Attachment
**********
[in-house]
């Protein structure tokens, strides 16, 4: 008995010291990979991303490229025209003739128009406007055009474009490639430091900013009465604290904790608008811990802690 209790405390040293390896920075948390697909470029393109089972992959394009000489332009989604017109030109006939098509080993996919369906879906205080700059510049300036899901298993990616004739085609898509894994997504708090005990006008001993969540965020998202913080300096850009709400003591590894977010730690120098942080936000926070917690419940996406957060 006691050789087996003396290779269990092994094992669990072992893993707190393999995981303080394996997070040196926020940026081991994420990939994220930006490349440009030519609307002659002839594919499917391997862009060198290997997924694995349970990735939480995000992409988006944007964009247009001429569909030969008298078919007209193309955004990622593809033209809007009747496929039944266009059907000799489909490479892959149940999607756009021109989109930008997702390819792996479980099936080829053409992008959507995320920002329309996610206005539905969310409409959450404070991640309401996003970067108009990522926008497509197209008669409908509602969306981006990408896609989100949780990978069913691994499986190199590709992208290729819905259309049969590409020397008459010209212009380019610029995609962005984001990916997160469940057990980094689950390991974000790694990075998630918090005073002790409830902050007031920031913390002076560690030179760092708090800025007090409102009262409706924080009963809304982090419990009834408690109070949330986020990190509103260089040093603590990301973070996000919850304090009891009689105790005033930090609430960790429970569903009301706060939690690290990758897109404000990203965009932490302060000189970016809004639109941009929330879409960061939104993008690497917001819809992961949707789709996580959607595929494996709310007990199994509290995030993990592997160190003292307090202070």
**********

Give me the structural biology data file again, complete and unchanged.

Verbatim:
[in-house]
């Protein structure tokens, strides 16, 4: 008995010291990979991303490229025209003739128009406007055009474009490639430091900013009465604290904790608008811990802690 209790405390040293390896920075948390697909470029393109089972992959394009000489332009989604017109030109006939098509080993996919369906879906205080700059510049300036899901298993990616004739085609898509894994997504708090005990006008001993969540965020998202913080300096850009709400003591590894977010730690120098942080936000926070917690419940996406957060 006691050789087996003396290779269990092994094992669990072992893993707190393999995981303080394996997070040196926020940026081991994420990939994220930006490349440009030519609307002659002839594919499917391997862009060198290997997924694995349970990735939480995000992409988006944007964009247009001429569909030969008298078919007209193309955004990622593809033209809007009747496929039944266009059907000799489909490479892959149940999607756009021109989109930008997702390819792996479980099936080829053409992008959507995320920002329309996610206005539905969310409409959450404070991640309401996003970067108009990522926008497509197209008669409908509602969306981006990408896609989100949780990978069913691994499986190199590709992208290729819905259309049969590409020397008459010209212009380019610029995609962005984001990916997160469940057990980094689950390991974000790694990075998630918090005073002790409830902050007031920031913390002076560690030179760092708090800025007090409102009262409706924080009963809304982090419990009834408690109070949330986020990190509103260089040093603590990301973070996000919850304090009891009689105790005033930090609430960790429970569903009301706060939690690290990758897109404000990203965009932490302060000189970016809004639109941009929330879409960061939104993008690497917001819809992961949707789709996580959607595929494996709310007990199994509290995030993990592997160190003292307090202070």